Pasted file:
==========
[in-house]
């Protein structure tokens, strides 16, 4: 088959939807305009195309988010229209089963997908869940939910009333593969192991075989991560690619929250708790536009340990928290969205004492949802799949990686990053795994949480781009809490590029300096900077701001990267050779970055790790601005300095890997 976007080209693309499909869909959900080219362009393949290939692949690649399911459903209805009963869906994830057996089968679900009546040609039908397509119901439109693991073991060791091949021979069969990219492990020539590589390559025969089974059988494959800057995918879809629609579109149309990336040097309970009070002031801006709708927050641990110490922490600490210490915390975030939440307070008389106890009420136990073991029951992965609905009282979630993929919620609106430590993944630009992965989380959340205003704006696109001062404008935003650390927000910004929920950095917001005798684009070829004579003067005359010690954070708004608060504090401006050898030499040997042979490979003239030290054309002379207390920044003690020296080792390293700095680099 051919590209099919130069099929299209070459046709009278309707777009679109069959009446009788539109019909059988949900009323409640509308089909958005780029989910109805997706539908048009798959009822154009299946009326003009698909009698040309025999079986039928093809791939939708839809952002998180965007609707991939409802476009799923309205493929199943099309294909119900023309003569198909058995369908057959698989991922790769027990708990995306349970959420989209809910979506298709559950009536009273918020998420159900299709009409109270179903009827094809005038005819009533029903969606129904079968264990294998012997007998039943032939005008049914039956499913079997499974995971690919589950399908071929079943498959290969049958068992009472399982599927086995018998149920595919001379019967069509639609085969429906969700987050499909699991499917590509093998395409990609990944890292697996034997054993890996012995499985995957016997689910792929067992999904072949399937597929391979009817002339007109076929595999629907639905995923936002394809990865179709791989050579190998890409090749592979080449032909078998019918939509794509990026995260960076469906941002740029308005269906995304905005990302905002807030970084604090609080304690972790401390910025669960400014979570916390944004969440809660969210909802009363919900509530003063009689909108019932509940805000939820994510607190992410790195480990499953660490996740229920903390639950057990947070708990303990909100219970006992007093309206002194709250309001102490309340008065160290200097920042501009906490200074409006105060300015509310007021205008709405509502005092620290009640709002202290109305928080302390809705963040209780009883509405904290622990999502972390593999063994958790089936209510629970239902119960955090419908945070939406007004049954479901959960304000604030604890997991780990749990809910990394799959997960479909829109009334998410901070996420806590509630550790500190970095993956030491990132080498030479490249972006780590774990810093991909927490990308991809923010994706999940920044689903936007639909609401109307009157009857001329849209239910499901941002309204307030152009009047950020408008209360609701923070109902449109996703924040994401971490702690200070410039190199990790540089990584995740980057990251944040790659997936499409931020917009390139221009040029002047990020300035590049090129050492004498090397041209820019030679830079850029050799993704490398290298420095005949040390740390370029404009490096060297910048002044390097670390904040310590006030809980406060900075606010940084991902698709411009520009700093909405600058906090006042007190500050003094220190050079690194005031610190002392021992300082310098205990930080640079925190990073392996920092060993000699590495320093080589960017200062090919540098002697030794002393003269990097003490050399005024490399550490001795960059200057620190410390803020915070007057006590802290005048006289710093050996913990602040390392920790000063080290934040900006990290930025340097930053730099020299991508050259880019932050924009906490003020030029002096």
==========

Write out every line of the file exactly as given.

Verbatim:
[in-house]
């Protein structure tokens, strides 16, 4: 088959939807305009195309988010229209089963997908869940939910009333593969192991075989991560690619929250708790536009340990928290969205004492949802799949990686990053795994949480781009809490590029300096900077701001990267050779970055790790601005300095890997 976007080209693309499909869909959900080219362009393949290939692949690649399911459903209805009963869906994830057996089968679900009546040609039908397509119901439109693991073991060791091949021979069969990219492990020539590589390559025969089974059988494959800057995918879809629609579109149309990336040097309970009070002031801006709708927050641990110490922490600490210490915390975030939440307070008389106890009420136990073991029951992965609905009282979630993929919620609106430590993944630009992965989380959340205003704006696109001062404008935003650390927000910004929920950095917001005798684009070829004579003067005359010690954070708004608060504090401006050898030499040997042979490979003239030290054309002379207390920044003690020296080792390293700095680099 051919590209099919130069099929299209070459046709009278309707777009679109069959009446009788539109019909059988949900009323409640509308089909958005780029989910109805997706539908048009798959009822154009299946009326003009698909009698040309025999079986039928093809791939939708839809952002998180965007609707991939409802476009799923309205493929199943099309294909119900023309003569198909058995369908057959698989991922790769027990708990995306349970959420989209809910979506298709559950009536009273918020998420159900299709009409109270179903009827094809005038005819009533029903969606129904079968264990294998012997007998039943032939005008049914039956499913079997499974995971690919589950399908071929079943498959290969049958068992009472399982599927086995018998149920595919001379019967069509639609085969429906969700987050499909699991499917590509093998395409990609990944890292697996034997054993890996012995499985995957016997689910792929067992999904072949399937597929391979009817002339007109076929595999629907639905995923936002394809990865179709791989050579190998890409090749592979080449032909078998019918939509794509990026995260960076469906941002740029308005269906995304905005990302905002807030970084604090609080304690972790401390910025669960400014979570916390944004969440809660969210909802009363919900509530003063009689909108019932509940805000939820994510607190992410790195480990499953660490996740229920903390639950057990947070708990303990909100219970006992007093309206002194709250309001102490309340008065160290200097920042501009906490200074409006105060300015509310007021205008709405509502005092620290009640709002202290109305928080302390809705963040209780009883509405904290622990999502972390593999063994958790089936209510629970239902119960955090419908945070939406007004049954479901959960304000604030604890997991780990749990809910990394799959997960479909829109009334998410901070996420806590509630550790500190970095993956030491990132080498030479490249972006780590774990810093991909927490990308991809923010994706999940920044689903936007639909609401109307009157009857001329849209239910499901941002309204307030152009009047950020408008209360609701923070109902449109996703924040994401971490702690200070410039190199990790540089990584995740980057990251944040790659997936499409931020917009390139221009040029002047990020300035590049090129050492004498090397041209820019030679830079850029050799993704490398290298420095005949040390740390370029404009490096060297910048002044390097670390904040310590006030809980406060900075606010940084991902698709411009520009700093909405600058906090006042007190500050003094220190050079690194005031610190002392021992300082310098205990930080640079925190990073392996920092060993000699590495320093080589960017200062090919540098002697030794002393003269990097003490050399005024490399550490001795960059200057620190410390803020915070007057006590802290005048006289710093050996913990602040390392920790000063080290934040900006990290930025340097930053730099020299991508050259880019932050924009906490003020030029002096």